The song came together pretty quickly. I wrote it at the piano in the house I grew up in Dublin in winter. It was the first song I wrote after consciously deciding to make an album and writing it unlocked a lot of that process for me. I made a voice memo recording on my phone that night and the song itself didn’t really change from that first demo. When it came to recording it, it was important to me that it still had a lot of the imperfections of my early phone recording. We set the band up in one room and tracked them playing it live together. The mics picked up so many sounds from the room, like the piano stool creaking and Alex’s foot hitting the pedal, and we made sure to keep all of it in.

What inspired you to film a live video for the song?

This is probably the most important song on the album to me and I wanted to try and capture it in a way that felt close to the quietness of the day I wrote it. And it’s not every day that you get to play a grand piano in an iconic studio in your hometown.  

Did music and songwriting play a part in your life growing up? 

Definitely! My granddad gave me an old keyboard he was getting rid of when I was about seven and I used to write songs on that all the time. Then I started taking guitar lessons when I was eigh and drum lessons when I was ten, and I made bands with my friends from school around the same time as well. Once I started playing instruments and writing music I never really stopped. It’s always been my favourite thing to do.

How would you define the sound of your upcoming LP, First Prize Bravery?

When we were working on the album, Alex, who produced it, said something about one of the songs sounding like a band on the top of a mountain, playing really quietly in the fog, and I’ve never been able to get that image out of my head. I think it sounds like a band playing together in an old motel, but some of the synths are broken and the TV is still on in the background.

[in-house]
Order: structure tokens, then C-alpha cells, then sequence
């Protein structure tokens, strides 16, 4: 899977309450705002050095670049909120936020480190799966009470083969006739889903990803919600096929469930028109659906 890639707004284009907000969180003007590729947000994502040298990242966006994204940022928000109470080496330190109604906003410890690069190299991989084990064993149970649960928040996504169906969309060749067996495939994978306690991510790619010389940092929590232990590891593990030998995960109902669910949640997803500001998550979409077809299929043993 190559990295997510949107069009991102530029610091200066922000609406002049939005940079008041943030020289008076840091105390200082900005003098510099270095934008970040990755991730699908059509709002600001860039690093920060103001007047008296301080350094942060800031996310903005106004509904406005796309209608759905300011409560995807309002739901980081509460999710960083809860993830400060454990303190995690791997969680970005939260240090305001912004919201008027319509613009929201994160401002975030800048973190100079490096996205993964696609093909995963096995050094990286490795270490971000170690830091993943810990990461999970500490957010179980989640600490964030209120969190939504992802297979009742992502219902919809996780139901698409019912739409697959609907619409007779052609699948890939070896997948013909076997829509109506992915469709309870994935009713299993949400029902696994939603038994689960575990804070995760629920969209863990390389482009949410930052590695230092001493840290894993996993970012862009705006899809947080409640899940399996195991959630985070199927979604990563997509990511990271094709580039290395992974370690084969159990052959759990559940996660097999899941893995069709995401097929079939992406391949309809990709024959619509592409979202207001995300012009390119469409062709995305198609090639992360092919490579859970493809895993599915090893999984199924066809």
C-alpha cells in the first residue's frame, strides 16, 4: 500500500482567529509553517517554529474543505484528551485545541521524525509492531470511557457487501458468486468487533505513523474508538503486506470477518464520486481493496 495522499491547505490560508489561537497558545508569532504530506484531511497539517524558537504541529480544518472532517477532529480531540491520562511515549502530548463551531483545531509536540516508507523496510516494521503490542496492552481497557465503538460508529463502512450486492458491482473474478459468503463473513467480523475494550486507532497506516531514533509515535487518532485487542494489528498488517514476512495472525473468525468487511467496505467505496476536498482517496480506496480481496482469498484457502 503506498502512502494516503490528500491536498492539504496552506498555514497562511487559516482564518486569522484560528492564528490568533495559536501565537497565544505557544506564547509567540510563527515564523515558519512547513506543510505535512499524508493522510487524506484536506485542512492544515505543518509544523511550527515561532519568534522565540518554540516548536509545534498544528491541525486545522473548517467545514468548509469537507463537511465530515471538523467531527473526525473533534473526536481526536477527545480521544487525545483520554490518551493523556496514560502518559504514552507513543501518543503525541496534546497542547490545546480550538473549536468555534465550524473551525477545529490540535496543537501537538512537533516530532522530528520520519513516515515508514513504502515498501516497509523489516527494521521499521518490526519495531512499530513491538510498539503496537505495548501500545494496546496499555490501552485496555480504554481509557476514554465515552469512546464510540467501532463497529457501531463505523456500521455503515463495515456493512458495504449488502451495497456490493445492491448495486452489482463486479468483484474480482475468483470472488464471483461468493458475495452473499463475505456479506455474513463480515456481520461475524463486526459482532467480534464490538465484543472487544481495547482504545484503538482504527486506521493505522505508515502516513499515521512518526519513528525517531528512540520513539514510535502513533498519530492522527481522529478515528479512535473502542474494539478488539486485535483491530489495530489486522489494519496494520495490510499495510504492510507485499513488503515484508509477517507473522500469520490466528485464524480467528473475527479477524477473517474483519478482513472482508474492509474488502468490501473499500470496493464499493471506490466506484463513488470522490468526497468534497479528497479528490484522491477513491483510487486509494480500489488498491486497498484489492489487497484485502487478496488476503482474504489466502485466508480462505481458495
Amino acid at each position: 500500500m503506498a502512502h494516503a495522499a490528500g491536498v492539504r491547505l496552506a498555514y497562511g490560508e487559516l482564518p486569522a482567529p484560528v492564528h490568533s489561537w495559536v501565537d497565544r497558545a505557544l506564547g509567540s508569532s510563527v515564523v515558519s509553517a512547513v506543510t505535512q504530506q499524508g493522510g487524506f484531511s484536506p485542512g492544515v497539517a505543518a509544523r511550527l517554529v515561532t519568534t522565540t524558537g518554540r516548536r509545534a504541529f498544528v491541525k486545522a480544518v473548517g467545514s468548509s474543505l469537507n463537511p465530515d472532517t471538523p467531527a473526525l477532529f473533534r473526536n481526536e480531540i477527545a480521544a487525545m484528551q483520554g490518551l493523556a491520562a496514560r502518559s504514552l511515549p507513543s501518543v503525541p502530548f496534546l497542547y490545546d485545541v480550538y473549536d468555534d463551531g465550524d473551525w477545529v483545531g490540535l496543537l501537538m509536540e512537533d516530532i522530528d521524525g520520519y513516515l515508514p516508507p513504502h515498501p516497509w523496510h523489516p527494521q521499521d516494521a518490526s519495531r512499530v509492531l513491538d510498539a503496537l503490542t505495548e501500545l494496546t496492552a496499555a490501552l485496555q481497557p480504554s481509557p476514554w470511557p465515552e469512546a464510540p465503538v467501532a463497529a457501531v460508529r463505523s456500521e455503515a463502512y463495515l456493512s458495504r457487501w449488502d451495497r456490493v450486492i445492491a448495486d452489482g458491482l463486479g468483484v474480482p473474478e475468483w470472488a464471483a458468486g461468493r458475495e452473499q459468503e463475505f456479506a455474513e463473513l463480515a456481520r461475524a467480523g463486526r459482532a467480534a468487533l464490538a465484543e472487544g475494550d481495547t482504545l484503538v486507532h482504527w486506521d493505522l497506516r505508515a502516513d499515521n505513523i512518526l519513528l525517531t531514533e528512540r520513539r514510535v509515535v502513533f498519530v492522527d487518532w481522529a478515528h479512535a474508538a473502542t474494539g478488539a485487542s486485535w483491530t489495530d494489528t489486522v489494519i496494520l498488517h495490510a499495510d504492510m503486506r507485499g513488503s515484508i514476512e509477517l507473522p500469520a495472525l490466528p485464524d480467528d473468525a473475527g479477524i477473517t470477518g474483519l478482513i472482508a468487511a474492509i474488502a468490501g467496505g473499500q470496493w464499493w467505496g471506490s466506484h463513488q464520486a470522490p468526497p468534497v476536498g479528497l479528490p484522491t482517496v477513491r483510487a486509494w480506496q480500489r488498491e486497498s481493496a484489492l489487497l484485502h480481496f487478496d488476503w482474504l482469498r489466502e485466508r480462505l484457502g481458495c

What have been some of your inspirations throughout the creation of the LP? 

My last days in New York before I left the city, my first few months back in Dublin when I was struggling to readjust here, the months that I spent back in LA to get a change of scene and all of the people who came in and out of my life during that time. Musically, I was listening to a lot of Feist, early Arcade Fire, The Beatles, and Sharon Van Etten when I was making it.

How did “Honey” help you shape what First Prize Bravery would become?

It just allowed me to break more rules in the way I was writing, because I was no longer trying to, at least subconsciously, write songs that would work as radio singles. I was more excited about “Honey” than I was about anything else I’d written in a really long time, so it just encouraged me to write what I wanted, regardless of what form it took. And it reminded me that some of the best songs are short vignettes that exist as part of a great world on an album and not necessarily perfect pop songs.  

As you release your new music, what do you hope listeners learn about you as an artist?

I try not to think about the listeners’ perception too much. But I would hope that people would listen to the album and hear something from me that they haven’t heard before. This is the most fully realised and confident execution of anything I’ve put out so if people can feel that, then that’s great. But what I think is more important is that someone can listen to these songs and feel a little less alone in what they are going through. That’s what my favourite songs do for me. 


interview by Juliana Ogarrio
photography Cáit Fahey